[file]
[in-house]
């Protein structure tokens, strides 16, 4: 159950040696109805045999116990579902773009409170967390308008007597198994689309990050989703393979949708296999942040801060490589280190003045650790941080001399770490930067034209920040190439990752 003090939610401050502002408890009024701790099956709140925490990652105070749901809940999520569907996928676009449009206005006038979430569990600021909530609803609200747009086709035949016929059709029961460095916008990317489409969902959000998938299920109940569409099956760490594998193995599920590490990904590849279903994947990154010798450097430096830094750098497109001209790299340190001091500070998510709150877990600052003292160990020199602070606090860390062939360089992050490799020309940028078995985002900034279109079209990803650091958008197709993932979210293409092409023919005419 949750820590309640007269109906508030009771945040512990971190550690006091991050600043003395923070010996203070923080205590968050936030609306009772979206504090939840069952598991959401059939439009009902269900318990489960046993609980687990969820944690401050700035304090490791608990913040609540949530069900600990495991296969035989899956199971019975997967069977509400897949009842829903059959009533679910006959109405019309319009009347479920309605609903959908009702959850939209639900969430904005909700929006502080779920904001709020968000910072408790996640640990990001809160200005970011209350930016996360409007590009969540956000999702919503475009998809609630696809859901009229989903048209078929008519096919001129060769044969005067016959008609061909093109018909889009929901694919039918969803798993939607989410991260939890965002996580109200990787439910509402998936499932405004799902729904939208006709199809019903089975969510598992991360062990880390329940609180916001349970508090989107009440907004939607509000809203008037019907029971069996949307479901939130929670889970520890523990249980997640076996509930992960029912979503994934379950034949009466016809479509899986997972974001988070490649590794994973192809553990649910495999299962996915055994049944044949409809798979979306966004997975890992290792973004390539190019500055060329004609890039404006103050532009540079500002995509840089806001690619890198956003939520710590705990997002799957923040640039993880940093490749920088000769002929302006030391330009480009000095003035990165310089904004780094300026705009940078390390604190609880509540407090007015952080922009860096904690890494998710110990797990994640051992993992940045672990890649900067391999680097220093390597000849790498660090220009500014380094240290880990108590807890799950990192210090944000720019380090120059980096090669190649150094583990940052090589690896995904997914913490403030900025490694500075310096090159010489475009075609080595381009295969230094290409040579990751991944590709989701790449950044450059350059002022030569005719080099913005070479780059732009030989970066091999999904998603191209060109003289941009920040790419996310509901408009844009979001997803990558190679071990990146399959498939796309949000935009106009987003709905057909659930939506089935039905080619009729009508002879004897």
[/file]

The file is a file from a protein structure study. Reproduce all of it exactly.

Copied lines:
[in-house]
């Protein structure tokens, strides 16, 4: 159950040696109805045999116990579902773009409170967390308008007597198994689309990050989703393979949708296999942040801060490589280190003045650790941080001399770490930067034209920040190439990752 003090939610401050502002408890009024701790099956709140925490990652105070749901809940999520569907996928676009449009206005006038979430569990600021909530609803609200747009086709035949016929059709029961460095916008990317489409969902959000998938299920109940569409099956760490594998193995599920590490990904590849279903994947990154010798450097430096830094750098497109001209790299340190001091500070998510709150877990600052003292160990020199602070606090860390062939360089992050490799020309940028078995985002900034279109079209990803650091958008197709993932979210293409092409023919005419 949750820590309640007269109906508030009771945040512990971190550690006091991050600043003395923070010996203070923080205590968050936030609306009772979206504090939840069952598991959401059939439009009902269900318990489960046993609980687990969820944690401050700035304090490791608990913040609540949530069900600990495991296969035989899956199971019975997967069977509400897949009842829903059959009533679910006959109405019309319009009347479920309605609903959908009702959850939209639900969430904005909700929006502080779920904001709020968000910072408790996640640990990001809160200005970011209350930016996360409007590009969540956000999702919503475009998809609630696809859901009229989903048209078929008519096919001129060769044969005067016959008609061909093109018909889009929901694919039918969803798993939607989410991260939890965002996580109200990787439910509402998936499932405004799902729904939208006709199809019903089975969510598992991360062990880390329940609180916001349970508090989107009440907004939607509000809203008037019907029971069996949307479901939130929670889970520890523990249980997640076996509930992960029912979503994934379950034949009466016809479509899986997972974001988070490649590794994973192809553990649910495999299962996915055994049944044949409809798979979306966004997975890992290792973004390539190019500055060329004609890039404006103050532009540079500002995509840089806001690619890198956003939520710590705990997002799957923040640039993880940093490749920088000769002929302006030391330009480009000095003035990165310089904004780094300026705009940078390390604190609880509540407090007015952080922009860096904690890494998710110990797990994640051992993992940045672990890649900067391999680097220093390597000849790498660090220009500014380094240290880990108590807890799950990192210090944000720019380090120059980096090669190649150094583990940052090589690896995904997914913490403030900025490694500075310096090159010489475009075609080595381009295969230094290409040579990751991944590709989701790449950044450059350059002022030569005719080099913005070479780059732009030989970066091999999904998603191209060109003289941009920040790419996310509901408009844009979001997803990558190679071990990146399959498939796309949000935009106009987003709905057909659930939506089935039905080619009729009508002879004897």